First Time Tanzania – A Road Trip Safari in Parks

Tanzania is truly gifted by Mother Nature with its northern region as the spoiled kid. One legendary safari park after the next; the Northern Circuit is the classic safari self-drive circuit of Tanzania. Tanzania has one of the highest concentrations of wildlife in the world: over 4 million animals, including all the Big Fives: lions, leopards, rhinoceros, elephants, and buffaloes. You will also get to see thousands of wildebeest, zebras, gazelles, as well as giraffes, cheetahs, warthog, baboons, hippos, etc. And then drive to the southern circuit.

While on this safari, you need to hire a 4×4 rooftop tent car capable and ready for the rough terrains in Tanzania. Before you embark on this journey, you must be ware of the driving rule in Tanzania as well as having a valid international driving license. All the rules will be listed in the contract made with your car hire company so make sure you understand them fully to avoid any inconveniences.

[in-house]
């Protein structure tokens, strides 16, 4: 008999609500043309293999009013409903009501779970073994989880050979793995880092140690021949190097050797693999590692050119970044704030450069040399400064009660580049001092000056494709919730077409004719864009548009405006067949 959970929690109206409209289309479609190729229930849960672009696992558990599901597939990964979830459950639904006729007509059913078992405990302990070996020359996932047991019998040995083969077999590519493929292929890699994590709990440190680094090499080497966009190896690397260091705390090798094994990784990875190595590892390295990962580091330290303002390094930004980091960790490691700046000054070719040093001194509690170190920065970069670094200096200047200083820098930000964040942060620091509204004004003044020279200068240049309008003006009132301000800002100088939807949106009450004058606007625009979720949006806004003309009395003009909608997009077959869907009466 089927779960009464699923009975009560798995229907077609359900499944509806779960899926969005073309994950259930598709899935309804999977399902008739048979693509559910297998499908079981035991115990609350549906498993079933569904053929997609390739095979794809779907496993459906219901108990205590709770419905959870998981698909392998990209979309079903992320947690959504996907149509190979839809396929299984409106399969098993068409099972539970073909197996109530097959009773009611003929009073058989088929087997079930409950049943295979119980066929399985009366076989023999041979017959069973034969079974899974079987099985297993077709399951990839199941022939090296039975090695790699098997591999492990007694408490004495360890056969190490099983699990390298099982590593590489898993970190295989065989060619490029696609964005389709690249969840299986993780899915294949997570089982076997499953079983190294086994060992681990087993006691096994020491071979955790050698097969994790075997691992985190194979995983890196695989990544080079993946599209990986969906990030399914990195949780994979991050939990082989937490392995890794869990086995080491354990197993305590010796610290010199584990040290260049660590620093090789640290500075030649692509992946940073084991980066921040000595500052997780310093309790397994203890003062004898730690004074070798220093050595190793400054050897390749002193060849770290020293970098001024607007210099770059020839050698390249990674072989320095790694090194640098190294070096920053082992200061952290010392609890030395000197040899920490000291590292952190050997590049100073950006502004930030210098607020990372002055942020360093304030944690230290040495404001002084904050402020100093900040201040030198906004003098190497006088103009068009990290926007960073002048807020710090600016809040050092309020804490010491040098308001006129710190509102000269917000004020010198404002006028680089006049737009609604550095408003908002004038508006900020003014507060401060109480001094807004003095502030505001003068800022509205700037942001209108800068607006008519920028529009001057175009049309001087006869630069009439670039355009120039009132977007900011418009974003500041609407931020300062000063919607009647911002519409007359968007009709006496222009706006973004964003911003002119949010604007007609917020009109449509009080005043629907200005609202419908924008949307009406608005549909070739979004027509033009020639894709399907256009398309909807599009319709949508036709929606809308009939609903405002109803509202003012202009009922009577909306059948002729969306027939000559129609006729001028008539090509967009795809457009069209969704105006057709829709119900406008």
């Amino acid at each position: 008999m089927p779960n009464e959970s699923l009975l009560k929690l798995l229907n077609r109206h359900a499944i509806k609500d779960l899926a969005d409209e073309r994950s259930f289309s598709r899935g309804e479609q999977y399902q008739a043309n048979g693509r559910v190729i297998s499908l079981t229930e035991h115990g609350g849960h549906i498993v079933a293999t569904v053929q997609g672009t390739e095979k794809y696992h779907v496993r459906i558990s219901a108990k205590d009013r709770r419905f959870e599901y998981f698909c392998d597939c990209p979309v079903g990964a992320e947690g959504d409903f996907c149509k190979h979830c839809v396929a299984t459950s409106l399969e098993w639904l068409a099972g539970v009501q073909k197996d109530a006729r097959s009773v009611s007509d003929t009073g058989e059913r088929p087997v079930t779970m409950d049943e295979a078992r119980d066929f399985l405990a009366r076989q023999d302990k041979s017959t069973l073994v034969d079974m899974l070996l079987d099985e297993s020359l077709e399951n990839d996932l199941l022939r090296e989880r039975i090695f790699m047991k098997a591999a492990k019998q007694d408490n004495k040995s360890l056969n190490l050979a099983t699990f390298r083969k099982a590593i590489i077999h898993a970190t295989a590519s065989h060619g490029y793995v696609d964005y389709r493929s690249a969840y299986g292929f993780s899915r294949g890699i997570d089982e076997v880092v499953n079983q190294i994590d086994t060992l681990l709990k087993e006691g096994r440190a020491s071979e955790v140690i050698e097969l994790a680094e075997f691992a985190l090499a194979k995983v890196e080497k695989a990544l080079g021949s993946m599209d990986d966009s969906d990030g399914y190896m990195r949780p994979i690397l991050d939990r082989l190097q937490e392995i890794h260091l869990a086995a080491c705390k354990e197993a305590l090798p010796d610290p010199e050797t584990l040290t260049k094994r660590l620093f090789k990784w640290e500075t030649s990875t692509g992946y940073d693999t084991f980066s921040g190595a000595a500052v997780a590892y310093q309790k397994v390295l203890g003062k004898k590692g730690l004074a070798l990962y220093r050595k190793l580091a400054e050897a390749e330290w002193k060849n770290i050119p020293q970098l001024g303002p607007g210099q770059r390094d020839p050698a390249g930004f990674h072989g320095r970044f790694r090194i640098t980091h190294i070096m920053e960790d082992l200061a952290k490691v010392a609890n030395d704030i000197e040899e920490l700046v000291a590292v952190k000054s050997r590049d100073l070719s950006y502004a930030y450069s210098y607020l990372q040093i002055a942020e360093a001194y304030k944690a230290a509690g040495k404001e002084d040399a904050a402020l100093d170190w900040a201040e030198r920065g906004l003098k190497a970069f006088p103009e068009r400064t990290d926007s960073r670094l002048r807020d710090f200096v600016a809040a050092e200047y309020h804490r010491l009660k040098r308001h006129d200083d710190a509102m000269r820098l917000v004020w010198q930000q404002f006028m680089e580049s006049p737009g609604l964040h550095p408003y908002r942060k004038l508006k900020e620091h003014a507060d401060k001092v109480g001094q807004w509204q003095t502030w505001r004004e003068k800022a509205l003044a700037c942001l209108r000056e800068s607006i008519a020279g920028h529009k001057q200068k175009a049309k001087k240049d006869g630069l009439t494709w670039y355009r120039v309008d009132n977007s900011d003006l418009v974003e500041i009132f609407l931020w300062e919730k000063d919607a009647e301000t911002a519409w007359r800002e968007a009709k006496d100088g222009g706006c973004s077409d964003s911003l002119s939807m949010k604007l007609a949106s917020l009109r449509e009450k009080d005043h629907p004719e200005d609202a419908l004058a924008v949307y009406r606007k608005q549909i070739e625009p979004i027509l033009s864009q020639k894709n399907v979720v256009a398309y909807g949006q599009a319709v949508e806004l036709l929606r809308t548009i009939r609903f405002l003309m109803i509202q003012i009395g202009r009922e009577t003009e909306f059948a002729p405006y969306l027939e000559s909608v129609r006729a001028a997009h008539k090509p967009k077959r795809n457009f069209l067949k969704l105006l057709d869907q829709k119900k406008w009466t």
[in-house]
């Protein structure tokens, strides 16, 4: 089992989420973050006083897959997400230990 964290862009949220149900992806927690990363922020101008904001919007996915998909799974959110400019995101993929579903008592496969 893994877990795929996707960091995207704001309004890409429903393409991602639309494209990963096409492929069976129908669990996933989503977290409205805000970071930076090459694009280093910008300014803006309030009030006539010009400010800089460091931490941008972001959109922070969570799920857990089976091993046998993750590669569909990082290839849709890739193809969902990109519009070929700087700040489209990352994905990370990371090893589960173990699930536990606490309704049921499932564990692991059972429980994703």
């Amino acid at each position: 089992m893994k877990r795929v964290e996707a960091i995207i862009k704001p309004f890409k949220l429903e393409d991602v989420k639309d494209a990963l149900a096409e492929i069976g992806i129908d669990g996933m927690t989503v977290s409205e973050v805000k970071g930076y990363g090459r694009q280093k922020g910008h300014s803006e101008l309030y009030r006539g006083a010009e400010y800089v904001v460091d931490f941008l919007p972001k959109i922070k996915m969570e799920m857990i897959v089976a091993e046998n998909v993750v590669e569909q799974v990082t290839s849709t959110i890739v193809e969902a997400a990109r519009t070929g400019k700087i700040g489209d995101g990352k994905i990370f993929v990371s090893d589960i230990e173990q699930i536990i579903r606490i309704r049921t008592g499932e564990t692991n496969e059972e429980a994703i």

This Tanzania safari will take you to a number of national parks in this country:

Mount Kilimanjaro National Park

Kilimanjaro National Park is home to Mount Kilimanjaro which is the tallest mountain in Africa and the tallest free-standing mountain in the world.

Mount Kilimanjaro and the surrounding national park area is unique compared to most national parks because almost all ecosystems are accounted for from the area between the base and summit.  The summit provides for an arctic ecosystem with a trek up the mountain delivering visitors through cultivated land, rain forest, heath, moorland, and alpine desert.

Elephants, leopards, and buffalo may be seen in the montane forest.  These sightings are not something to anticipate with a climb up Mount Kilimanjaro.  One of the fun wildlife sightings is the western black and white colobus monkeys as they jump from tree to tree.